Friday, February 5, 2010
Thinking Outside The (Big) Box
In the world of any consumer products, key assumptions that need to trial tested often fall in the domain of the consumer. Will this concept works with target consumers? Can we convince them to shift their consumer’s patterns? What can we expect for trial and repeat? What price is right and within market acceptable target?
The issue is key to volume and therefore is the ultimate goal for most new products. From a channel perspective, shelf space is scarce and expensive, marketing costs are high, lead times are long, the environment is demanding, and product types are rarely dictated at the individual level. From an internal perspective, getting the attention of the existing sales force amidst a more proven assortment can be difficult. And, from a competitive standpoint, an experimental offering in the traditional channel could tip a hat earlier than might be desired.
So experimentation requires thinking "outside the (big) box" in order to be most successful. The results of tests run in alternative channels can offer evidence to launch and can help refine the concept in advance. Further, in many cases, these channels can represent not only a venue for experimentation but also alternate form of distribution.
The bottom line? Don't focus on volume when running tests and trials. Rather, focus intently on speed, affordability, connecting directly with consumers and concept refinement.
Some possibilities for structuring early test trials in consumer products :
Give It a Spot identity
To fill their pantry and demonstrate their product loyalty at a fraction of the retail cost. But the company store can offer a lot more for innovators aiming to get an early read on a product.
Offering a new product internally can enable a good-enough approach across several dimensions. Shelf is less crowded and the competition is less intense but you're almost guaranteed a spot at the shelf, the price tag is cheap and the testing can happen very quickly.
Get into “Virtual” Launch
The Internet enables manufacturers to conduct small-scale launches and bypass the retail channel that do just that by setting up simple Web sites with order-taking and fulfillment capabilities.
To be sure, this is not the correct experiment to test uptake at the shelf or competitive positioning. Virtual launches could offer a lot of other advantages when testing assumptions around new concepts in terms of quick response and finding the reception of the consumers.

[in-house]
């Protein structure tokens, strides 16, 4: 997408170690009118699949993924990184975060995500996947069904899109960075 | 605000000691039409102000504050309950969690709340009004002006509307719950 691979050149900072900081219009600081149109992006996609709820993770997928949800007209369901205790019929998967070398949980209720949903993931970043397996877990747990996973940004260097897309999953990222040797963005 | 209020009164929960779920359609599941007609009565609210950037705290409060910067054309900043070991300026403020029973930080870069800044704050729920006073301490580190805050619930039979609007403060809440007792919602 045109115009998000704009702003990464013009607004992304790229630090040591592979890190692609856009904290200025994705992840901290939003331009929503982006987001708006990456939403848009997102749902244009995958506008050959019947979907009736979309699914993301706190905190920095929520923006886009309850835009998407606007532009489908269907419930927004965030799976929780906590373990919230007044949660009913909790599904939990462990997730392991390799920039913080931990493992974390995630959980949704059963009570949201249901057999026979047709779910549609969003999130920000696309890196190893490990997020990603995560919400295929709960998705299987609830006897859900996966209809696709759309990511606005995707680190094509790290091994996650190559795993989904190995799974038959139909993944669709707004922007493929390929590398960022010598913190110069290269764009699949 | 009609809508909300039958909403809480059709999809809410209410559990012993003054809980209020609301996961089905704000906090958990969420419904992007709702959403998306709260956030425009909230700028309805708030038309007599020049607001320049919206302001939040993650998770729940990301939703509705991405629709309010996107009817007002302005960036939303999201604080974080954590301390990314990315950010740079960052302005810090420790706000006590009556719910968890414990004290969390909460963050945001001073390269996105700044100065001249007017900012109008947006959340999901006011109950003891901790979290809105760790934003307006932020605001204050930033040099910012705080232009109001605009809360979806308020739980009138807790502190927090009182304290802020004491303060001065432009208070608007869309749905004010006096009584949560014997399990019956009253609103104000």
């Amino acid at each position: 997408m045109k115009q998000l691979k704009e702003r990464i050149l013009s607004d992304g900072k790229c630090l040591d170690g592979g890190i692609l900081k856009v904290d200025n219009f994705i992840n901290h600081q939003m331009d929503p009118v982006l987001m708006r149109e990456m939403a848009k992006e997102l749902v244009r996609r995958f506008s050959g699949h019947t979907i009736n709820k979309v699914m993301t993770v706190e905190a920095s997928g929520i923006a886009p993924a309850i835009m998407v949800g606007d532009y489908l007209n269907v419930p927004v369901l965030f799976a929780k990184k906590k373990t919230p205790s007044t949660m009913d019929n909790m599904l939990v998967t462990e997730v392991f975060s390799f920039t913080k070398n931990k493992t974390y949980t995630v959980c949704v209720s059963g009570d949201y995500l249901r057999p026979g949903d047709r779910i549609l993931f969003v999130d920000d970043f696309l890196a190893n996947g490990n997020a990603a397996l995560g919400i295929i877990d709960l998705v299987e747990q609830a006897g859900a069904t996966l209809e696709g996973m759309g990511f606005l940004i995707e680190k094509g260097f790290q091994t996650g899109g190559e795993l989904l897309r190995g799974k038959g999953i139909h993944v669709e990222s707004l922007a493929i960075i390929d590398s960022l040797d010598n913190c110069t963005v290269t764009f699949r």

Secondly, such launches can create buzz as they can attract early adopters, bloggers, Twitter and Facebook users, and even the increasing numbers of mainstream press.
In contrast, on the other hand, the information gathered from other virtual launches may lead to the decision not to move forward, these exits are in many ways successes as the market experiments are conducted at a fraction of a cost compared to a true launch.
Reach for the TV Response
Television can offer a unique placement opportunity for manufacturers seeking input on product, pricing, trial/repeat, marketing, messaging and a host of other product dimensions. These channels are typically most applicable for more complex or new-to-market products benefiting from such a high-touch sales model.
Infomercials offer similar advantages to home shopping networks, with a twist. First, longer formats make them even more applicable for complicated sales models (i.e., devices, new platforms of products, new categories). Second, higher investment costs in the form of production make them more appropriate for later-stage tests versus a home shopping placement.
Sampling product service
Product testing services provide another alternative for testing consumer reactions to early product ideas. Sampling services often cater to early adopters seeking the newest products on the market. Other advantages of such services include being quick to launch, having built-in consumer bases and incorporating a feedback protocol.
Labels: Investment Pointers